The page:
"I lost my mobile phone. I was beaten. And especially, psychologically, I was hurt," he tells us. And that was difficult. Sometimes now, if I see Germans, I don't trust them."

Germany's federal police received more than 3,700 reports of attacks on refugee and migrants in 2016, a dramatic spike of more than 200 percent from the year before.

This, in part, is the backlash from Germany's brief open-door policy that allowed nearly a million refugees into the country in 2015. German police keep tabs on known neo-Nazi gangs to combat the surge in violence.

This video has just been released by one group promoting tolerance. It features testimonials from former neo-Nazis who have renounced violence.

But psychologist Eben Louw (ph), who counsels refugee victims like Naim (ph), tells us the problem now goes far beyond gang attacks. His clients are reporting spontaneous clashes between ordinary citizens, triggered by political differences.

Naim (ph) doesn't know who his attackers were and police haven't made any arrests yet. EBEN LOUW, PSYCHOLOGIST: The next-door neighbor can become a violent attacker within minutes because they don't want to see refugees in their country or -- and not only refugees; the whole issue of refugees has made the feelings, the animosity towards any kind of person who is perceived as a migrant.

SHUBERT (voice-over): That kind of random, spontaneous attack is much harder to prevent. And for victims like Naim (ph) it will take time to recover -- Atika Shubert, CNN, Berlin.


ALLEN: CNN has a revealing special report coming up. The network spoke with some of the women who left behind everything they knew to join ISIS in Raqqa, Syria. Some of them didn't find the love and better life they were promised under ISIS control.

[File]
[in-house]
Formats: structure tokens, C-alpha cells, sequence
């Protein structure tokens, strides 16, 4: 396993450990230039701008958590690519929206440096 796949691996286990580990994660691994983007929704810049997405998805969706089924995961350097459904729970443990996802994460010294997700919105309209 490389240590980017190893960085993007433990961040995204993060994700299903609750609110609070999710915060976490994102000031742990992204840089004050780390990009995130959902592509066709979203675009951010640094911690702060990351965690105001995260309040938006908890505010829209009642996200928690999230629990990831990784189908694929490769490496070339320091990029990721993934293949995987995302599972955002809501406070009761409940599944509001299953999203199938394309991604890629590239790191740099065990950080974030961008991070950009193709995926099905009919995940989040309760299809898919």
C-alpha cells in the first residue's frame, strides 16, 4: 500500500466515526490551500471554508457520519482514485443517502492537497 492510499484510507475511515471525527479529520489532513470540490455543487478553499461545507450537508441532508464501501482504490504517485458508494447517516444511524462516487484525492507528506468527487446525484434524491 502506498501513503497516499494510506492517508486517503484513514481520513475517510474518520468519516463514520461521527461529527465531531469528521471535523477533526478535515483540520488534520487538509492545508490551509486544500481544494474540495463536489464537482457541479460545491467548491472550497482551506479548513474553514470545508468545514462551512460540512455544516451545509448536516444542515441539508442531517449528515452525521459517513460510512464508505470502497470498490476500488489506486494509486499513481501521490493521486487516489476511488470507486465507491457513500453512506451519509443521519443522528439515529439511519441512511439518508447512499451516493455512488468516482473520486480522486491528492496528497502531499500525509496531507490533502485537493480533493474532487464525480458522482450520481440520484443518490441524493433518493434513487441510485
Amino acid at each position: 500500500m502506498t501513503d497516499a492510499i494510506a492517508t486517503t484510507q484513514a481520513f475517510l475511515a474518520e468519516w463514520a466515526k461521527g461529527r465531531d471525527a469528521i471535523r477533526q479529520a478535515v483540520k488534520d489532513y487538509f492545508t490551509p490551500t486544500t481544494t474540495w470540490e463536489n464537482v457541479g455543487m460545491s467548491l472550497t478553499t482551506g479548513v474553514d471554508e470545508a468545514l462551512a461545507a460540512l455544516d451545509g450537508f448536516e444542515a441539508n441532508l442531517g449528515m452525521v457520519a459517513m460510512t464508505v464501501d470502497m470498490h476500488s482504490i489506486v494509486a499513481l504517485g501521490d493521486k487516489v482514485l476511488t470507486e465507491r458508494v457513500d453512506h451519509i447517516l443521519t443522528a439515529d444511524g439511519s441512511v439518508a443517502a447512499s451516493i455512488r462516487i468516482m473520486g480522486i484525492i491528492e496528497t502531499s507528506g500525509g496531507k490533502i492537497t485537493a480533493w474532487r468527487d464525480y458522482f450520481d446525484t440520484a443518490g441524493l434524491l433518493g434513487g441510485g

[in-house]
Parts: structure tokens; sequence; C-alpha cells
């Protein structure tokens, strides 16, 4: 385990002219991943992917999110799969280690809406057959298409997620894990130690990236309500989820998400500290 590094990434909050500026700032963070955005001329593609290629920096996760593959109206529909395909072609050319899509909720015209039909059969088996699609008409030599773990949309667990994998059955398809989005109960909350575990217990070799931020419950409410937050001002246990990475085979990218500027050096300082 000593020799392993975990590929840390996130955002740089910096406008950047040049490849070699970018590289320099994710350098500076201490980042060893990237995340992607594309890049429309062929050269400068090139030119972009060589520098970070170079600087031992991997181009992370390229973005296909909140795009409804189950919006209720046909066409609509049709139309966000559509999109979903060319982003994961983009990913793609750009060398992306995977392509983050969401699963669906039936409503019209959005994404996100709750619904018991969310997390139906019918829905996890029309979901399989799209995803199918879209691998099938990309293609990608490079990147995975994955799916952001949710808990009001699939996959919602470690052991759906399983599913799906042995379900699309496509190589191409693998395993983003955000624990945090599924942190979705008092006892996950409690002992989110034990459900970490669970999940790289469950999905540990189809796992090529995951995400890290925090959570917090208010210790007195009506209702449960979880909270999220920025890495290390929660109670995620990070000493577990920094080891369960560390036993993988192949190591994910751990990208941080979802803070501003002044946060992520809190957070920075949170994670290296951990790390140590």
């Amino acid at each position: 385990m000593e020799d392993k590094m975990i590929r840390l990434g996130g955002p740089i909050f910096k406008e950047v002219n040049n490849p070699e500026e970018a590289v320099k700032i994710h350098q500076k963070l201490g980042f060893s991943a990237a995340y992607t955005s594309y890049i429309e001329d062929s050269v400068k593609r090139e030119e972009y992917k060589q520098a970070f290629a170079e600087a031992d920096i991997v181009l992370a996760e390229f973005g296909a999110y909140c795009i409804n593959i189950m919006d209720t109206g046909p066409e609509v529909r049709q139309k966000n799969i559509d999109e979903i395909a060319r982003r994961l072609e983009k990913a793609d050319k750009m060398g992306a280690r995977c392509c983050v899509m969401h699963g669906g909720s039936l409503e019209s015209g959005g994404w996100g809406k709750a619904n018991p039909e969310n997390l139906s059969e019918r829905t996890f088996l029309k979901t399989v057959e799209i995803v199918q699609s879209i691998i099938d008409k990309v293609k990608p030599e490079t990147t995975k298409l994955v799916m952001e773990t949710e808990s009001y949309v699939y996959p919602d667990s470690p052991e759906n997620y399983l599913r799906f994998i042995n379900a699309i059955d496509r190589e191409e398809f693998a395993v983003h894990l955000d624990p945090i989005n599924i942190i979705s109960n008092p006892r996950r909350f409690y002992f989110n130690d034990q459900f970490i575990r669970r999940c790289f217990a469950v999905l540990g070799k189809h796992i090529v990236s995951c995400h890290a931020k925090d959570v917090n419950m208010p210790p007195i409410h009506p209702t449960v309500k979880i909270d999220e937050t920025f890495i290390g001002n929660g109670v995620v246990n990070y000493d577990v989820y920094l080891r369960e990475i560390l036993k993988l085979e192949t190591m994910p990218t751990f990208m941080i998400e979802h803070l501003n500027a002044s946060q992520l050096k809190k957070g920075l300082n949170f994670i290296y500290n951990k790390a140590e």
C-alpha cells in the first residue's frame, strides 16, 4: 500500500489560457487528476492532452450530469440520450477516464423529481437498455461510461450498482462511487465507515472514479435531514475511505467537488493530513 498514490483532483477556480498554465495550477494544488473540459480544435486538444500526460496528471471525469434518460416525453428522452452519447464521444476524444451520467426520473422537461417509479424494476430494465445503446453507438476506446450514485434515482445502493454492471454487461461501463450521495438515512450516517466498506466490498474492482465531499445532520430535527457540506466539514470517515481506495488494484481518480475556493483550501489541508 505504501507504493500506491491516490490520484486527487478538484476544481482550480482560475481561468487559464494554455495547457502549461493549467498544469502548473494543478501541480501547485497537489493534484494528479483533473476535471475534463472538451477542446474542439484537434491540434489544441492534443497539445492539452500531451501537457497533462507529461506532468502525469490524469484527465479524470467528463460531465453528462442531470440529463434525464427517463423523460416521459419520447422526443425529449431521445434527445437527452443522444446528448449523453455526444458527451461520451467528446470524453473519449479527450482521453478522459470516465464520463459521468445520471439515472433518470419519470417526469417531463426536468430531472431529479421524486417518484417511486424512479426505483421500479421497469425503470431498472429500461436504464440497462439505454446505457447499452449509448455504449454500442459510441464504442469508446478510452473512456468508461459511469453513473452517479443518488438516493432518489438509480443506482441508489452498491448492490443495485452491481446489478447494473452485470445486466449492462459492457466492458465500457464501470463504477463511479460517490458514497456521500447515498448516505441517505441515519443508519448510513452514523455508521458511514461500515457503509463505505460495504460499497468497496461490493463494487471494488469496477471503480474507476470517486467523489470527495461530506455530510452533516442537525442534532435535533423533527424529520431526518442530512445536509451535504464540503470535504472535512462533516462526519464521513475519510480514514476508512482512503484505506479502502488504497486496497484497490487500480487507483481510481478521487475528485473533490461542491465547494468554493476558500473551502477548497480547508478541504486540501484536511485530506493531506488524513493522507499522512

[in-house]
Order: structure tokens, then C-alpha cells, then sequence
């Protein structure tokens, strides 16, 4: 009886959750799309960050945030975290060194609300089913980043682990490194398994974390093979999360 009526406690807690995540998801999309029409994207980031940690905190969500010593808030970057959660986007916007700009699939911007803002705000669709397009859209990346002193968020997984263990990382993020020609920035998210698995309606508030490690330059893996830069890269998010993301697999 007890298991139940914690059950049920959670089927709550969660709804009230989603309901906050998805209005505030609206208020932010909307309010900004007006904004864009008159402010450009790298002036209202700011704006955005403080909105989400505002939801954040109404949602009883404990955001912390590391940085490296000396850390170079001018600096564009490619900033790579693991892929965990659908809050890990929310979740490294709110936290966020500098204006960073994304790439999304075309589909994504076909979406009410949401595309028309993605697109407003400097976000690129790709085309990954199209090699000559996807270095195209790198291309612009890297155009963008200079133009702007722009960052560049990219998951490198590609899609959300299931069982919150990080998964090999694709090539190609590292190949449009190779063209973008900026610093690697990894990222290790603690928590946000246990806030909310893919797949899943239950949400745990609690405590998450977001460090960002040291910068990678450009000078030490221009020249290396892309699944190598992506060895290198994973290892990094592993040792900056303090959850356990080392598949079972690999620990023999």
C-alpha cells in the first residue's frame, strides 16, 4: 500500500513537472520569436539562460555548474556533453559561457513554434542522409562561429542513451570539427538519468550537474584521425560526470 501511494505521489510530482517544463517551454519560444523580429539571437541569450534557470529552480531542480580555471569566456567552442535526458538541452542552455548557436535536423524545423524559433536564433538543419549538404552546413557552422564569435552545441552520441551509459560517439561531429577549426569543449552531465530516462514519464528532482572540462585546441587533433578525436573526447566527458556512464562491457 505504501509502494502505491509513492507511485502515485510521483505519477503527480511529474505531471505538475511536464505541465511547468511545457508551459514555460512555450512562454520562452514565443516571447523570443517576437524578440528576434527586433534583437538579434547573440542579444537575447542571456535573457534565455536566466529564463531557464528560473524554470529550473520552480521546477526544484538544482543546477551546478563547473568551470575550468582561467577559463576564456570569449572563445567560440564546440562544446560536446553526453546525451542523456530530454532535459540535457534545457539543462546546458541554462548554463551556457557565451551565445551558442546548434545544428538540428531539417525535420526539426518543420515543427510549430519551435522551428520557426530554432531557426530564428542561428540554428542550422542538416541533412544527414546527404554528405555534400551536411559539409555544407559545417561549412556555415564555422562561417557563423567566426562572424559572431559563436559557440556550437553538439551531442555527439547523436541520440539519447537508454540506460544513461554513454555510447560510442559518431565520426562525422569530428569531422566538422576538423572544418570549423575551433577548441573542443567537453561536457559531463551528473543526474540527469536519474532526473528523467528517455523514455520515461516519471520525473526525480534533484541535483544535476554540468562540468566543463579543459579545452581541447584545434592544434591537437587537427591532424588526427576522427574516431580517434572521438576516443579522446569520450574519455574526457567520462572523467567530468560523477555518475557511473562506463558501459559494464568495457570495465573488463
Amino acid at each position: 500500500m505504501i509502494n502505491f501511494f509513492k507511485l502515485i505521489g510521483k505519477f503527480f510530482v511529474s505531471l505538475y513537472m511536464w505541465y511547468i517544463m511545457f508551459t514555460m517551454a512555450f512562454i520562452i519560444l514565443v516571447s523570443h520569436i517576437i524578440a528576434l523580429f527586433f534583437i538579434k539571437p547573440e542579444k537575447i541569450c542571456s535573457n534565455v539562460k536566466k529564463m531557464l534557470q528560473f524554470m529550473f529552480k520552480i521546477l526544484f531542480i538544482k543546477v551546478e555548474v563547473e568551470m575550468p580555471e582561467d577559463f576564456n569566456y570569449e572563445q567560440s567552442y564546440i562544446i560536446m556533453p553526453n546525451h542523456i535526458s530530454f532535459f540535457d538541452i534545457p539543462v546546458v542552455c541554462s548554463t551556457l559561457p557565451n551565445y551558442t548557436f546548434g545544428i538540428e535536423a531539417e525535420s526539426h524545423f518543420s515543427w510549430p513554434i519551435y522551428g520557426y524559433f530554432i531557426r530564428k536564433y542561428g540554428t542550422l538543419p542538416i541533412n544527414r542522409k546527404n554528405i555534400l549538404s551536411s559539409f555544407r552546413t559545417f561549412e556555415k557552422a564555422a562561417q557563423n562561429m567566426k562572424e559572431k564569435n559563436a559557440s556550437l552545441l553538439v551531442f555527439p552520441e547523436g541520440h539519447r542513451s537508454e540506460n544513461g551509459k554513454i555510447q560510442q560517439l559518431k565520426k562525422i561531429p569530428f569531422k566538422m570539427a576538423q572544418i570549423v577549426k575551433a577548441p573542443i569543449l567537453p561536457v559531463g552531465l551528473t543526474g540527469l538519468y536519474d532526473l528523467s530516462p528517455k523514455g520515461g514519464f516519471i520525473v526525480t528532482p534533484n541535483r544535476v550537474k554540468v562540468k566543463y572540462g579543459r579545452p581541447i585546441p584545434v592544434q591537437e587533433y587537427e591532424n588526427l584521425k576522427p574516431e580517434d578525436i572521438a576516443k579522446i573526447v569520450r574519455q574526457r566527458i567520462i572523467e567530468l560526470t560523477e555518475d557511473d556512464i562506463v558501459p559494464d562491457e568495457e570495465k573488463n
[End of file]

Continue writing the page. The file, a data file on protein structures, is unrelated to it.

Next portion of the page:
And now they want to go back home but are stuck in limbo, as ISIS is under attack in Raqqa.

However, the stories of the ISIS brides are not all the same. Our Nick Paton Walsh spoke with a Syrian English teacher who was passing through Raqqa, where she found the love of her life.


NICK PATON WALSH, CNN SR. INTL. CORRESPONDENT: Did you hear other stories of women who came looking for a husband?

UNIDENTIFIED FEMALE: They look to the European men that they are here and ISIS they are strong men. You know, with guns and they can protect them. It's an idea, that's just like movies.

And many of them want -- was very shocked, because when they got married from a man, you know, three, four days, one month and they've divorced.


ALLEN: That's part of the CNN special report called "The ISIS Wives of Raqqa." You can watch Nick Paton Walsh's report on Monday, only here on CNN.

One of the most wanted men in Venezuela has reappeared. Helicopter pilot Oscar Perez has been on the run after allegedly dropping grenades on the country's supreme court last month. In a new TV interview, he was asked if he fears for his life.


OSCAR PEREZ, HELICOPTER PILOT: We fear for the lives of all Venezuelans that not only die in the rallies but in the hospitals from illness, hunger, misery on the streets. Those are the lives we are worried about.

(END VIDEO CLIP) ALLEN: He also urged Venezuelans to vote against President Nicolas Maduro on Sunday. The opposition is holding an unofficial and symbolic referendum on Maduro's plans to rewrite the constitution.



ALLEN: Thanks for watching CNN NEWSROOM, I'm Natalie Allen; right back with the headlines.